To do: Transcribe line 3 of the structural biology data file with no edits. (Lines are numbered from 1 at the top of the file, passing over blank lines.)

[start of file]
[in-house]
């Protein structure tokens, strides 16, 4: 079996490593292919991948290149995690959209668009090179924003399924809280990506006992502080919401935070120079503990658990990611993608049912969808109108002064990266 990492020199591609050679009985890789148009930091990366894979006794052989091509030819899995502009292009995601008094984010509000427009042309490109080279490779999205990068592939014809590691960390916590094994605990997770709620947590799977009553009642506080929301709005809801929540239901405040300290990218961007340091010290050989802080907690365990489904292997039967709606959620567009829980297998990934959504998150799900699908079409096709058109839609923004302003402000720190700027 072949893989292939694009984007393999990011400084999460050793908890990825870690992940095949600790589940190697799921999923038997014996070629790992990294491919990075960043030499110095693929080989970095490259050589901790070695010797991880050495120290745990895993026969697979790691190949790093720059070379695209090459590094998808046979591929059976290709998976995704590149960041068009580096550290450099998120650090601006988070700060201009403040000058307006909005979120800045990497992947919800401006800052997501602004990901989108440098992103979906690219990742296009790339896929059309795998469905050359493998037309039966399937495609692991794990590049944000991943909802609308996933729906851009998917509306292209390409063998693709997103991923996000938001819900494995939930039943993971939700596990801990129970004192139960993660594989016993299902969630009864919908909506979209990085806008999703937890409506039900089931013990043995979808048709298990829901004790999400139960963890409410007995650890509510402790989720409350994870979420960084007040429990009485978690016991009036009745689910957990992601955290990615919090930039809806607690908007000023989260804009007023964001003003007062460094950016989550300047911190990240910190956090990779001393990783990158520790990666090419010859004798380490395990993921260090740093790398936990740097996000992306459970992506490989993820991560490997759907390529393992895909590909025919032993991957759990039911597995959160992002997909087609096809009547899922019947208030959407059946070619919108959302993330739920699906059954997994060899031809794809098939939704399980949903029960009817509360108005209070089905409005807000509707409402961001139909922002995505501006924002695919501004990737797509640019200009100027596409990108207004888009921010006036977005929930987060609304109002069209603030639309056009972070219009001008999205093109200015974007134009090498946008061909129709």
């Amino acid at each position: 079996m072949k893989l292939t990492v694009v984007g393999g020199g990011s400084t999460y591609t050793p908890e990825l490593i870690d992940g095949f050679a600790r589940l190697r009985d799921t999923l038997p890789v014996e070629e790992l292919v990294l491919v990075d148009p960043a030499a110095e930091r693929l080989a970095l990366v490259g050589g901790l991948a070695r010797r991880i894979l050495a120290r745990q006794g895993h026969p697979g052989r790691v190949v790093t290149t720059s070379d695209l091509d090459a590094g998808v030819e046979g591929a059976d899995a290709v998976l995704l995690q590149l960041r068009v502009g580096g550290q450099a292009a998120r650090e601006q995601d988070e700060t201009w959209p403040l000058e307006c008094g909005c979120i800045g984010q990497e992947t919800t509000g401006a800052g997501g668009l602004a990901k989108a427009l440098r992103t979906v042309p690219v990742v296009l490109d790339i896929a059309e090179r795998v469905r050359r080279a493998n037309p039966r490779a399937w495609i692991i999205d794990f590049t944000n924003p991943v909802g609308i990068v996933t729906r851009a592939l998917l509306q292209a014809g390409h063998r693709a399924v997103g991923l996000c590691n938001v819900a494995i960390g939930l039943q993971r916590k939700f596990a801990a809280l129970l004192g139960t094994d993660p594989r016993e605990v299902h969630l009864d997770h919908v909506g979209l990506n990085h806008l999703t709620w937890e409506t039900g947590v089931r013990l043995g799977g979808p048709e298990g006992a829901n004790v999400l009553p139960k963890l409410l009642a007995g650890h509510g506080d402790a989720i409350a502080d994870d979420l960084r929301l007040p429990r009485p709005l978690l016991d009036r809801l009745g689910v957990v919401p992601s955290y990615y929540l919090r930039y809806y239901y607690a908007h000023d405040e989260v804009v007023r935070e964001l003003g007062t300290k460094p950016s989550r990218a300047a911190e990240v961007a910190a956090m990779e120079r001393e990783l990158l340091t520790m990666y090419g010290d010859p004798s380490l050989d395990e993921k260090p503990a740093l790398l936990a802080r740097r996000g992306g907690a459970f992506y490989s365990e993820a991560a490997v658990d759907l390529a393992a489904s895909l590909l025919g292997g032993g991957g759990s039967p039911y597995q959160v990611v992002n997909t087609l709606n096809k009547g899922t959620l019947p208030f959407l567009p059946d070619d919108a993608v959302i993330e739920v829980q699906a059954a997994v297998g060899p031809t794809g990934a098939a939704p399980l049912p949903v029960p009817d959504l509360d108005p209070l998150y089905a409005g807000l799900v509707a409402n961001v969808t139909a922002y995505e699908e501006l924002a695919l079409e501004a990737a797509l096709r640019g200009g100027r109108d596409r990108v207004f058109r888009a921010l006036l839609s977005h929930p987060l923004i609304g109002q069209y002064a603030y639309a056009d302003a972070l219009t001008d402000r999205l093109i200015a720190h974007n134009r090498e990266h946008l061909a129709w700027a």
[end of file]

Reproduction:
């Amino acid at each position: 079996m072949k893989l292939t990492v694009v984007g393999g020199g990011s400084t999460y591609t050793p908890e990825l490593i870690d992940g095949f050679a600790r589940l190697r009985d799921t999923l038997p890789v014996e070629e790992l292919v990294l491919v990075d148009p960043a030499a110095e930091r693929l080989a970095l990366v490259g050589g901790l991948a070695r010797r991880i894979l050495a120290r745990q006794g895993h026969p697979g052989r790691v190949v790093t290149t720059s070379d695209l091509d090459a590094g998808v030819e046979g591929a059976d899995a290709v998976l995704l995690q590149l960041r068009v502009g580096g550290q450099a292009a998120r650090e601006q995601d988070e700060t201009w959209p403040l000058e307006c008094g909005c979120i800045g984010q990497e992947t919800t509000g401006a800052g997501g668009l602004a990901k989108a427009l440098r992103t979906v042309p690219v990742v296009l490109d790339i896929a059309e090179r795998v469905r050359r080279a493998n037309p039966r490779a399937w495609i692991i999205d794990f590049t944000n924003p991943v909802g609308i990068v996933t729906r851009a592939l998917l509306q292209a014809g390409h063998r693709a399924v997103g991923l996000c590691n938001v819900a494995i960390g939930l039943q993971r916590k939700f596990a801990a809280l129970l004192g139960t094994d993660p594989r016993e605990v299902h969630l009864d997770h919908v909506g979209l990506n990085h806008l999703t709620w937890e409506t039900g947590v089931r013990l043995g799977g979808p048709e298990g006992a829901n004790v999400l009553p139960k963890l409410l009642a007995g650890h509510g506080d402790a989720i409350a502080d994870d979420l960084r929301l007040p429990r009485p709005l978690l016991d009036r809801l009745g689910v957990v919401p992601s955290y990615y929540l919090r930039y809806y239901y607690a908007h000023d405040e989260v804009v007023r935070e964001l003003g007062t300290k460094p950016s989550r990218a300047a911190e990240v961007a910190a956090m990779e120079r001393e990783l990158l340091t520790m990666y090419g010290d010859p004798s380490l050989d395990e993921k260090p503990a740093l790398l936990a802080r740097r996000g992306g907690a459970f992506y490989s365990e993820a991560a490997v658990d759907l390529a393992a489904s895909l590909l025919g292997g032993g991957g759990s039967p039911y597995q959160v990611v992002n997909t087609l709606n096809k009547g899922t959620l019947p208030f959407l567009p059946d070619d919108a993608v959302i993330e739920v829980q699906a059954a997994v297998g060899p031809t794809g990934a098939a939704p399980l049912p949903v029960p009817d959504l509360d108005p209070l998150y089905a409005g807000l799900v509707a409402n961001v969808t139909a922002y995505e699908e501006l924002a695919l079409e501004a990737a797509l096709r640019g200009g100027r109108d596409r990108v207004f058109r888009a921010l006036l839609s977005h929930p987060l923004i609304g109002q069209y002064a603030y639309a056009d302003a972070l219009t001008d402000r999205l093109i200015a720190h974007n134009r090498e990266h946008l061909a129709w700027a």